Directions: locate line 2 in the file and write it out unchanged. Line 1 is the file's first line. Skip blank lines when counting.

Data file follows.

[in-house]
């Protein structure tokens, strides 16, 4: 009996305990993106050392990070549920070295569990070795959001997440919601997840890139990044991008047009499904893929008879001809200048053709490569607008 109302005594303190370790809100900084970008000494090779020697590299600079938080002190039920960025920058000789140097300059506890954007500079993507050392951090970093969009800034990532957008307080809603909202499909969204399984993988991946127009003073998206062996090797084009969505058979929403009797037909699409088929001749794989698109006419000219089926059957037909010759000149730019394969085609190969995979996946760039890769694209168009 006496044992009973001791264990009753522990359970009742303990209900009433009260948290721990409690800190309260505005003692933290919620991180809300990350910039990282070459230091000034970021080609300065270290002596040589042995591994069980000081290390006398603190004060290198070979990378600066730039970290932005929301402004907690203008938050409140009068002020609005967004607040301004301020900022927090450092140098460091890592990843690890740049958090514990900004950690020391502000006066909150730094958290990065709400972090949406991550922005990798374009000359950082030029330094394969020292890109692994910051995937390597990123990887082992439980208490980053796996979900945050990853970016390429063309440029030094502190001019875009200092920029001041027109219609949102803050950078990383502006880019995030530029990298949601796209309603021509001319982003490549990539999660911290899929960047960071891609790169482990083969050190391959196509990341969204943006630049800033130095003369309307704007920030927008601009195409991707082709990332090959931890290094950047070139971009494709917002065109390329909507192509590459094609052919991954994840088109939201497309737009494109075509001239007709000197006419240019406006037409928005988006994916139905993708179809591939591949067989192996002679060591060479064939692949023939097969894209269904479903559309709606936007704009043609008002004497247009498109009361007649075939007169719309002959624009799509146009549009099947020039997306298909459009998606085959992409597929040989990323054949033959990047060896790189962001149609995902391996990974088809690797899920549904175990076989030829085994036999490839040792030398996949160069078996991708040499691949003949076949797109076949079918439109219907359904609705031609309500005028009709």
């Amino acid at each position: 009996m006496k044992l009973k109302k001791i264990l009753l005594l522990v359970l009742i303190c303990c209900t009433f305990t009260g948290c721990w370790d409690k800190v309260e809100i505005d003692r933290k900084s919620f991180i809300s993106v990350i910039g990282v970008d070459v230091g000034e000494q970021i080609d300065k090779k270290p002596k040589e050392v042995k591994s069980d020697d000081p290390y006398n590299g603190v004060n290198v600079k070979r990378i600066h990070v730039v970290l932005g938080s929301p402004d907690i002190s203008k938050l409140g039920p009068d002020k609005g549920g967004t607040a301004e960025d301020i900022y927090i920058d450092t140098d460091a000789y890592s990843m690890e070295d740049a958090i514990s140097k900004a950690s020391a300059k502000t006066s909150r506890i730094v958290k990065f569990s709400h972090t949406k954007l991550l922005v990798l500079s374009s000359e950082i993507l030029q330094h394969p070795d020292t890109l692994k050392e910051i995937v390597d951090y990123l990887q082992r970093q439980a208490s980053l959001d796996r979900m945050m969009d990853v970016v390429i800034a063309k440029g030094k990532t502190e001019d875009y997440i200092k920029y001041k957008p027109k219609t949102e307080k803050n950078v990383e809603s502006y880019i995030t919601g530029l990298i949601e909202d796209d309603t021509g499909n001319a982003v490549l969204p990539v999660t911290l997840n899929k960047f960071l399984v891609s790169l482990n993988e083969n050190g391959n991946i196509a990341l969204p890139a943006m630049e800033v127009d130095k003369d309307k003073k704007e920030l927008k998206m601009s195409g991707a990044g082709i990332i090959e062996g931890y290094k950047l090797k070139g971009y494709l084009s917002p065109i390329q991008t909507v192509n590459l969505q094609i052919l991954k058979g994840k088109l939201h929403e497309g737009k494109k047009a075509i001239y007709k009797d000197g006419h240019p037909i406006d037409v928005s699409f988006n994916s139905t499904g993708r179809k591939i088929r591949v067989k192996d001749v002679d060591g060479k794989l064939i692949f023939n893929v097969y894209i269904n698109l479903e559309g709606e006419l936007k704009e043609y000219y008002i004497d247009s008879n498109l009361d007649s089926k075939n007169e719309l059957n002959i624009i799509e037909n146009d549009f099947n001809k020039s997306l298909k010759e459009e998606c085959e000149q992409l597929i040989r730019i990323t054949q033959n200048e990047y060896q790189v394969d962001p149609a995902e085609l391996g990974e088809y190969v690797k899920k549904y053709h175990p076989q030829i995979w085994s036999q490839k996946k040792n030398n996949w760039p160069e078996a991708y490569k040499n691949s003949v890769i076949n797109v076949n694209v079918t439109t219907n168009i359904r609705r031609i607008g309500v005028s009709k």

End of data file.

């Protein structure tokens, strides 16, 4: 009996305990993106050392990070549920070295569990070795959001997440919601997840890139990044991008047009499904893929008879001809200048053709490569607008 109302005594303190370790809100900084970008000494090779020697590299600079938080002190039920960025920058000789140097300059506890954007500079993507050392951090970093969009800034990532957008307080809603909202499909969204399984993988991946127009003073998206062996090797084009969505058979929403009797037909699409088929001749794989698109006419000219089926059957037909010759000149730019394969085609190969995979996946760039890769694209168009 006496044992009973001791264990009753522990359970009742303990209900009433009260948290721990409690800190309260505005003692933290919620991180809300990350910039990282070459230091000034970021080609300065270290002596040589042995591994069980000081290390006398603190004060290198070979990378600066730039970290932005929301402004907690203008938050409140009068002020609005967004607040301004301020900022927090450092140098460091890592990843690890740049958090514990900004950690020391502000006066909150730094958290990065709400972090949406991550922005990798374009000359950082030029330094394969020292890109692994910051995937390597990123990887082992439980208490980053796996979900945050990853970016390429063309440029030094502190001019875009200092920029001041027109219609949102803050950078990383502006880019995030530029990298949601796209309603021509001319982003490549990539999660911290899929960047960071891609790169482990083969050190391959196509990341969204943006630049800033130095003369309307704007920030927008601009195409991707082709990332090959931890290094950047070139971009494709917002065109390329909507192509590459094609052919991954994840088109939201497309737009494109075509001239007709000197006419240019406006037409928005988006994916139905993708179809591939591949067989192996002679060591060479064939692949023939097969894209269904479903559309709606936007704009043609008002004497247009498109009361007649075939007169719309002959624009799509146009549009099947020039997306298909459009998606085959992409597929040989990323054949033959990047060896790189962001149609995902391996990974088809690797899920549904175990076989030829085994036999490839040792030398996949160069078996991708040499691949003949076949797109076949079918439109219907359904609705031609309500005028009709």